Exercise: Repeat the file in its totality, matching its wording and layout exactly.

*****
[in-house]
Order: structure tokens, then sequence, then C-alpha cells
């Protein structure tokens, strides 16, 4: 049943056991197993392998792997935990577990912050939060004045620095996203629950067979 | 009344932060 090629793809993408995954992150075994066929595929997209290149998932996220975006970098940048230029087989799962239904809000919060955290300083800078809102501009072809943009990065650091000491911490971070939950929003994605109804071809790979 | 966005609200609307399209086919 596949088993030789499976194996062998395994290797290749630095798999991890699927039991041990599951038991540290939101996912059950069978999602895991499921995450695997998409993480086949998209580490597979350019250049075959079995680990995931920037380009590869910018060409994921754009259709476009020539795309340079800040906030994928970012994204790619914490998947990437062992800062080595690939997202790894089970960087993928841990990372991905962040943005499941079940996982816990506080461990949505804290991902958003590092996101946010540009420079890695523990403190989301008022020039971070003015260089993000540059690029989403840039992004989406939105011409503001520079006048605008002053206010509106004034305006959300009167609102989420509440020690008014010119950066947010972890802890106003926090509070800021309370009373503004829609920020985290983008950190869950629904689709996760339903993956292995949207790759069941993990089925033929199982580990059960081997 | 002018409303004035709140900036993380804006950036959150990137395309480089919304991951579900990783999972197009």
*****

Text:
[in-house]
Order: structure tokens, then sequence, then C-alpha cells
């Protein structure tokens, strides 16, 4: 049943056991197993392998792997935990577990912050939060004045620095996203629950067979 | 009344932060 090629793809993408995954992150075994066929595929997209290149998932996220975006970098940048230029087989799962239904809000919060955290300083800078809102501009072809943009990065650091000491911490971070939950929003994605109804071809790979 | 966005609200609307399209086919 596949088993030789499976194996062998395994290797290749630095798999991890699927039991041990599951038991540290939101996912059950069978999602895991499921995450695997998409993480086949998209580490597979350019250049075959079995680990995931920037380009590869910018060409994921754009259709476009020539795309340079800040906030994928970012994204790619914490998947990437062992800062080595690939997202790894089970960087993928841990990372991905962040943005499941079940996982816990506080461990949505804290991902958003590092996101946010540009420079890695523990403190989301008022020039971070003015260089993000540059690029989403840039992004989406939105011409503001520079006048605008002053206010509106004034305006959300009167609102989420509440020690008014010119950066947010972890802890106003926090509070800021309370009373503004829609920020985290983008950190869950629904689709996760339903993956292995949207790759069941993990089925033929199982580990059960081997 | 002018409303004035709140900036993380804006950036959150990137395309480089919304991951579900990783999972197009």